Immigration reform will significantly impact agriculture
Danley-Greiner has spent more than 20 years as a journalist covering local, state and national issues important to agriculture and those dedicated to farming.
Immigration reform in the U.S. likely would have a significant impact on the agriculture industry. Producers who would be impacted the most are those who rely on immigrants for both seasonal and year-round labor, who enter the U.S. to help plant, tend and harvest crops. Some producers say they are looking at mechanizing harvest, so they don’t have to worry about the potentially looming employment problems.
Kristi Boswell, director of congressional relations for the American Farm Bureau Federation, said immigration reform is a priority for the organization.
“Ranchers and farmers across the country rely on a foreign-born labor force, so immigration reform is critical to our stability and making sure farmers can prune and harvest crops, feed cows, milk dairy cows,” Boswell said. “Farm Bureau supports border security as it’s an important part of a responsible security system and it’s important to enforce the law, but because of the current labor workforce, there may be unintended consequences or disruptions, especially considering over half of the workforce is employees with fraudulent documents.”
Boswell said the federation is working with Congress to help reduce or eliminate the “dramatic impact” it would have on the workforce.
“In order for farmers and ranchers to have access to a legal and stable workforce, the American Farm Bureau is advocating that Congress pass the new flexible visa program that works for seasonal and year-round workers, and to adjust the status for an experienced workforce working on farms with documents that are not as good as they look,” she said.
Thomas Hertz, an economist with the U.S. Department of Agriculture, said that during 2006 to 2010, hired farm labor constituted 17 percent of variable production expenses in U.S. agriculture. That number jumps to 35 percent in the more labor-intensive areas such as vegetable production, 46 percent for nursery products and 48 percent for fruit production. A U.S. Department of Labor study showed that in a 15-year time span, approximately half of the workers hired to help with U.S. crops were unauthorized.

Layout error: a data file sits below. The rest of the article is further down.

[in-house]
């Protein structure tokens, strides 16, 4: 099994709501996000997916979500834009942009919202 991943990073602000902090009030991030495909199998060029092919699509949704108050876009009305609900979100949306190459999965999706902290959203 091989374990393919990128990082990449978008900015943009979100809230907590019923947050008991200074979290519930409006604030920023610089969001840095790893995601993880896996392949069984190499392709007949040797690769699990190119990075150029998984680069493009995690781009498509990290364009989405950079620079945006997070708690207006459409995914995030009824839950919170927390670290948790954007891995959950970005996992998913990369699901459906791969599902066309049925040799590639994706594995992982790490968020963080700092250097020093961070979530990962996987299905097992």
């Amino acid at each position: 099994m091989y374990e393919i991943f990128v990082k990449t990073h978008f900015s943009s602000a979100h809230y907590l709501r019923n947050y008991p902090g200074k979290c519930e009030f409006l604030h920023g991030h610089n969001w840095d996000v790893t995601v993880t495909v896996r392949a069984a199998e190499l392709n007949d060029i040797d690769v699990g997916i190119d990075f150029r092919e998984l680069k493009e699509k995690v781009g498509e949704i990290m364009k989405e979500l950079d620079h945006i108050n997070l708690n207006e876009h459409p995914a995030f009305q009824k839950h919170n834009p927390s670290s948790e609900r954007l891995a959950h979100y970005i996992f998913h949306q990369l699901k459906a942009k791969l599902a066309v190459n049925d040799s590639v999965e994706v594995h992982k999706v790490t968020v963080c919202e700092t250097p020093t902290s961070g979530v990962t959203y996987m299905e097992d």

“From my own research and that of others, we know that the number of Mexican-born people in the U.S., both authorized and unauthorized, has declined since 2007 for a variety of reasons. Part of that is because the Mexican economy has improved and there was less reason to risk migration to the U.S. Also, the demographics in Mexico are changing. The birthrate has declined and Mexican families are starting to be smaller, so there are fewer people in the young adult male demographic that provides the bulk of the unauthorized immigration,” Hertz said.
Changes in border enforcement practices meant that repeat violations resulted in high penalties, which Hertz said may have led to fewer border crossings. The recession and economic crisis in 2008-2009, prompting construction jobs to disappear, also led a lot of immigrants to go back home, Hertz said. Furthermore, the average age of Mexican-born farm workers is rising and there aren’t many others to take their place.
“Many U.S. farmers are concerned that the era of abundant, unauthorized labor may be ending and anything that is done to hasten the decrease in the availability of unauthorized labor will be felt by farmers who grow labor-intensive crops,” Hertz said.
One of the initiatives designed to help this looming concern is the H-2A program. It offers a way to bring in foreign farm workers legally on a temporary 10-month basis. It’s administered by the U.S. Department of Labor, the State Department and Homeland Security. The program sets a minimum wage that is higher than the minimum wage in most states. There are a number of bills in Congress that would modify the H-2A program, making it easier to use, cheaper and less bureaucratically cumbersome.
“California growers rely on a mix of legal and unauthorized workers predominantly from Mexico, and have not historically used the H-2A program, but that’s changing. Farmers are biting the bullet and learning to navigate the complexities of the H-2A system,” Hertz said. “The number of H-2A workers has doubled in the past five years and probably will continue to increase. ❖
— Danley-Greiner has spent more than 20 years as a journalist covering local, state and national issues important to agriculture and those dedicated to farming.